I am Woman. I am Furious: Why Are Women Getting Angrier?

Sam Scribes
Published in
6 min readMar 18


“You are always angry,” he said casually from the couch as I shot daggers across the room with my eyes. Booking a doctor’s appointment in one hand while preparing dinner with the other, my brows furrowed as I slammed the fridge door a little harder than I should have.

Image by Kaboompics; Free to use

I had become a version of myself that I scoffed at in my twenties. Smooth-skinned with bouncy hair back then, I would see frazzled mothers with a baby in the pram and a snotty-nosed, whiny child in tow. I thought the world couldn’t possibly be that bad. Now I realised I was just an optimist filled with toxic positivity…or perhaps my youth had blinded me.

Since becoming a mother at the age of 30, I find constant anger bubbling underneath my calm exterior. Once in a while, something triggers, and like a volcano, rage poureth over and burns everything and everyone close to me.

One early winter morning when the world was in the throes of the COVID-19 pandemic, the undercurrent of rage finally overflowed. While my husband was taking a leisurely morning shower, I was furiously searching for a baby-safe fork for my son who had woken up at 4 am grumpy and hungry. Exhausted from months of sleep deprivation and envious of my husband’s lack of awareness, the elusive fork triggered something deep within me.

I let out a deep, dark scream from the depths of my lung. I was so angry that I yanked out a full drawer of stainless steel utensils and slammed the drawer on the ground. I looked at the utensils and broken glass strewn across the floor, and I slumped into a heap on the cold, white kitchen tiles sobbing.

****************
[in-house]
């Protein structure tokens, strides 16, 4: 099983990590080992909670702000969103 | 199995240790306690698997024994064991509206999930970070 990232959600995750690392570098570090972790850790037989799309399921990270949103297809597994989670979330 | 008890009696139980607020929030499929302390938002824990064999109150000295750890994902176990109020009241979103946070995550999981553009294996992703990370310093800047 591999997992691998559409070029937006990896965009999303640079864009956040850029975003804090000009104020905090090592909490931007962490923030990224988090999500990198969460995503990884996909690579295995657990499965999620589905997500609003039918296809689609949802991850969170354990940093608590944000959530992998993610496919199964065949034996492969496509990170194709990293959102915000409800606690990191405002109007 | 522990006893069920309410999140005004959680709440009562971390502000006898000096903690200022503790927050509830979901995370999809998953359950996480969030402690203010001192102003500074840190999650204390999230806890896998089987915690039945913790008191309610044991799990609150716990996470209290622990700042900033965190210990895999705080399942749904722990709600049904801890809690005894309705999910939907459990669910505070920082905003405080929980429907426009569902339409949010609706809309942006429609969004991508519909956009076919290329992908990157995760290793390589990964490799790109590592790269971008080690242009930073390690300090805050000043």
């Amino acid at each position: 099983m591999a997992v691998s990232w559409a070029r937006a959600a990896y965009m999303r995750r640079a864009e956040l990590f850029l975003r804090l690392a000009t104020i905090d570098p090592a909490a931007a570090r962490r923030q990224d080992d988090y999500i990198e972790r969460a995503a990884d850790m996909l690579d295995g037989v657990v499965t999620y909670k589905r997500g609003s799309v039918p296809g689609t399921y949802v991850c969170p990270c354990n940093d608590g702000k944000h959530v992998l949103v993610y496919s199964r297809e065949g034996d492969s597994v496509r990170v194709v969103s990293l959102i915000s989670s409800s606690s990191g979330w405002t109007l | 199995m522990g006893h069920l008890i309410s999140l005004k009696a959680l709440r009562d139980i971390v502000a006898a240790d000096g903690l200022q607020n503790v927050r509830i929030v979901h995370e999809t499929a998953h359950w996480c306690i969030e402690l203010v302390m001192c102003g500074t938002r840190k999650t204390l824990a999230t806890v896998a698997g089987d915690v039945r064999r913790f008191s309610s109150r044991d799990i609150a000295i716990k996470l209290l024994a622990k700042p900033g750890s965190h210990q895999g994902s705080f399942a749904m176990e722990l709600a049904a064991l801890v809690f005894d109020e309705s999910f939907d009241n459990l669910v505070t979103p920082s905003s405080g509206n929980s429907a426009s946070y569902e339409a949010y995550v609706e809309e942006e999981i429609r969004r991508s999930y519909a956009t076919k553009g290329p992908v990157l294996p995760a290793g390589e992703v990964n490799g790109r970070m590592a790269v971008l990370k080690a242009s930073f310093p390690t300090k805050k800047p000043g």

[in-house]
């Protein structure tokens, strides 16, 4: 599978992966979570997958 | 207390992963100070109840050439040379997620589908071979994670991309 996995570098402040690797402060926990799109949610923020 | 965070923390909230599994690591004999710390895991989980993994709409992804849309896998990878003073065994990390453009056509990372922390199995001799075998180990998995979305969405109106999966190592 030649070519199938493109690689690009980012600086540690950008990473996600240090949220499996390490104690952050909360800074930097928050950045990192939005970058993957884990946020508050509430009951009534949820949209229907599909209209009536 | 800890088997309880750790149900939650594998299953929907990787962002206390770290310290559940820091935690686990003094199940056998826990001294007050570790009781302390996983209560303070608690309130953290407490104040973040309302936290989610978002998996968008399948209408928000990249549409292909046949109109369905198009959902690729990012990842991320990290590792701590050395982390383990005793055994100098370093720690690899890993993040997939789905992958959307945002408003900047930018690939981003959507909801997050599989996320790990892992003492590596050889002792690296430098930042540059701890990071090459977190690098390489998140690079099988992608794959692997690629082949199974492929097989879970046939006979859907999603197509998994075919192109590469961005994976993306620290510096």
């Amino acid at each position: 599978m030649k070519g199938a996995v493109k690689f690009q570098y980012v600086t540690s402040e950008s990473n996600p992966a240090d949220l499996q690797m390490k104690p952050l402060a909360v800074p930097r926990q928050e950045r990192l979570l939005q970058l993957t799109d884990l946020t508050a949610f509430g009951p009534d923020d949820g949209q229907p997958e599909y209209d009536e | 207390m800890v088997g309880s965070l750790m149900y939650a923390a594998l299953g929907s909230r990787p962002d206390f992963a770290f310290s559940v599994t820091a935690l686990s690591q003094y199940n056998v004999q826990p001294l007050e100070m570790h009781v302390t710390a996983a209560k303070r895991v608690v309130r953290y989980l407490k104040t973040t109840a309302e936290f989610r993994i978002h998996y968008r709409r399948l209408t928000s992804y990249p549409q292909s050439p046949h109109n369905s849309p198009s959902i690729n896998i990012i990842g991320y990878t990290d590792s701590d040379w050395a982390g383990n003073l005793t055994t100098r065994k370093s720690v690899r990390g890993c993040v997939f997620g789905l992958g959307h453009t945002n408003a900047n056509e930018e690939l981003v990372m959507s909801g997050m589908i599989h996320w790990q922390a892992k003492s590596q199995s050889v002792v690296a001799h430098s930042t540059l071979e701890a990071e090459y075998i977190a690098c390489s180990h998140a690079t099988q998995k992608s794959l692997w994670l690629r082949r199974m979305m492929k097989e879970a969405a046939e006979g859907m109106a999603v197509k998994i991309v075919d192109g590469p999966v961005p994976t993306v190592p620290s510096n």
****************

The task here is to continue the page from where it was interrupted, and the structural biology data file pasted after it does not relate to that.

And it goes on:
I don’t remember another outburst that was quite as destructive since then. Acknowledging that postpartum depression could be at play, I sought some support during a routine visit to my local maternal health nurse, but was met with apathy. According to her, the strive for perfectionism that is pervasive in Asian culture was to blame for my anger issues. Not once did she ask if my husband was providing adequate support to help my transition to motherhood.

I had since learnt to keep my feral anger in check. A few deep breaths here, some aromatherapy there and tapping out for the occasional self-care days when I felt myself shaking with anger at the slightest things. While all of the above helps to tame my anger, I can sense there’s always a low-grade frustration simmering within me.

As it turns out, I’m not the only woman feeling such frustration.

According to Gallup World Poll, women consistently reported feeling stress, worry, anger and sadness, more so than men.

This International Women’s Month, I can’t help but wonder: if, collectively, we are now more educated, employed, and economically independent, why are we angrier than before? Where is the promised land of freedom if we “study hard and get a good job”?

Perhaps it is because as women, we are still tethered by archaic, patriarchal systems and cultures. This dissonance between the patriarchal system at home and the emancipation of women outside of the home is causing women distress.

This dynamic could not be more true and I see it in play in so many households.

On a regular day, you can see men heading to the bar for a beer, before heading home. Meanwhile, women are starting work earlier so they could rush off in the afternoon for school pick-ups. Overwhelmingly, women would take a break from their workday to do attend to childcare and domestic labour, before logging back at night to continue their work shift.